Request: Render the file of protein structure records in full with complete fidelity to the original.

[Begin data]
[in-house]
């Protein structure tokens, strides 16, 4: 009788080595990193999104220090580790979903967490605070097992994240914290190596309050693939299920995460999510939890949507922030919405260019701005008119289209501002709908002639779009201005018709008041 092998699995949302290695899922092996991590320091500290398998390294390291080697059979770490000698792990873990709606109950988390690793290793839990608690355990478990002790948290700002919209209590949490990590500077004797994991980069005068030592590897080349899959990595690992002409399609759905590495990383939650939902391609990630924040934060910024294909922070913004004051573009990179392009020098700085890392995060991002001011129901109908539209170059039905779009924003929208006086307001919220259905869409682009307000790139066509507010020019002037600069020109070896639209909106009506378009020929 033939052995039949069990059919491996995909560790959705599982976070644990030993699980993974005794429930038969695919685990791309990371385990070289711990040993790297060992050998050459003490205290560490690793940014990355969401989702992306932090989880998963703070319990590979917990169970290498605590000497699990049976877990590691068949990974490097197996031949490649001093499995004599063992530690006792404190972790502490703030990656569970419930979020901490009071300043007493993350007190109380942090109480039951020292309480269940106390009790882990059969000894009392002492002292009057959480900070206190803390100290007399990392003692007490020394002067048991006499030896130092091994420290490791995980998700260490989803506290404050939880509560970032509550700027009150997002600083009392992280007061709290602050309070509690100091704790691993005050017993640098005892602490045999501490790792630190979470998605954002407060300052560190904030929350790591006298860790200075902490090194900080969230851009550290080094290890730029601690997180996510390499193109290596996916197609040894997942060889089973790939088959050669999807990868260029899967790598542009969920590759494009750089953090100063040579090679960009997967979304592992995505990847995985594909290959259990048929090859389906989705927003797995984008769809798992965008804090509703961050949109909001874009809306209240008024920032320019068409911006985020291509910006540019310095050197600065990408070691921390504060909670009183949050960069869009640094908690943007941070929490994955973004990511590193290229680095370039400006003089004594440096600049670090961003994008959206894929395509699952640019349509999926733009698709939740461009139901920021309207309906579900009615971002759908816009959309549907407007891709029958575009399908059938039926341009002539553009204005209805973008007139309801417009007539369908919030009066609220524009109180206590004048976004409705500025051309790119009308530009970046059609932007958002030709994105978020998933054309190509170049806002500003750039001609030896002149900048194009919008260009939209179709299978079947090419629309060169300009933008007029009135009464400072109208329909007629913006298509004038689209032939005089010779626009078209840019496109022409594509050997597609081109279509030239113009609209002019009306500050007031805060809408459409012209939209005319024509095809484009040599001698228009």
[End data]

[in-house]
């Protein structure tokens, strides 16, 4: 009788080595990193999104220090580790979903967490605070097992994240914290190596309050693939299920995460999510939890949507922030919405260019701005008119289209501002709908002639779009201005018709008041 092998699995949302290695899922092996991590320091500290398998390294390291080697059979770490000698792990873990709606109950988390690793290793839990608690355990478990002790948290700002919209209590949490990590500077004797994991980069005068030592590897080349899959990595690992002409399609759905590495990383939650939902391609990630924040934060910024294909922070913004004051573009990179392009020098700085890392995060991002001011129901109908539209170059039905779009924003929208006086307001919220259905869409682009307000790139066509507010020019002037600069020109070896639209909106009506378009020929 033939052995039949069990059919491996995909560790959705599982976070644990030993699980993974005794429930038969695919685990791309990371385990070289711990040993790297060992050998050459003490205290560490690793940014990355969401989702992306932090989880998963703070319990590979917990169970290498605590000497699990049976877990590691068949990974490097197996031949490649001093499995004599063992530690006792404190972790502490703030990656569970419930979020901490009071300043007493993350007190109380942090109480039951020292309480269940106390009790882990059969000894009392002492002292009057959480900070206190803390100290007399990392003692007490020394002067048991006499030896130092091994420290490791995980998700260490989803506290404050939880509560970032509550700027009150997002600083009392992280007061709290602050309070509690100091704790691993005050017993640098005892602490045999501490790792630190979470998605954002407060300052560190904030929350790591006298860790200075902490090194900080969230851009550290080094290890730029601690997180996510390499193109290596996916197609040894997942060889089973790939088959050669999807990868260029899967790598542009969920590759494009750089953090100063040579090679960009997967979304592992995505990847995985594909290959259990048929090859389906989705927003797995984008769809798992965008804090509703961050949109909001874009809306209240008024920032320019068409911006985020291509910006540019310095050197600065990408070691921390504060909670009183949050960069869009640094908690943007941070929490994955973004990511590193290229680095370039400006003089004594440096600049670090961003994008959206894929395509699952640019349509999926733009698709939740461009139901920021309207309906579900009615971002759908816009959309549907407007891709029958575009399908059938039926341009002539553009204005209805973008007139309801417009007539369908919030009066609220524009109180206590004048976004409705500025051309790119009308530009970046059609932007958002030709994105978020998933054309190509170049806002500003750039001609030896002149900048194009919008260009939209179709299978079947090419629309060169300009933008007029009135009464400072109208329909007629913006298509004038689209032939005089010779626009078209840019496109022409594509050997597609081109279509030239113009609209002019009306500050007031805060809408459409012209939209005319024509095809484009040599001698228009």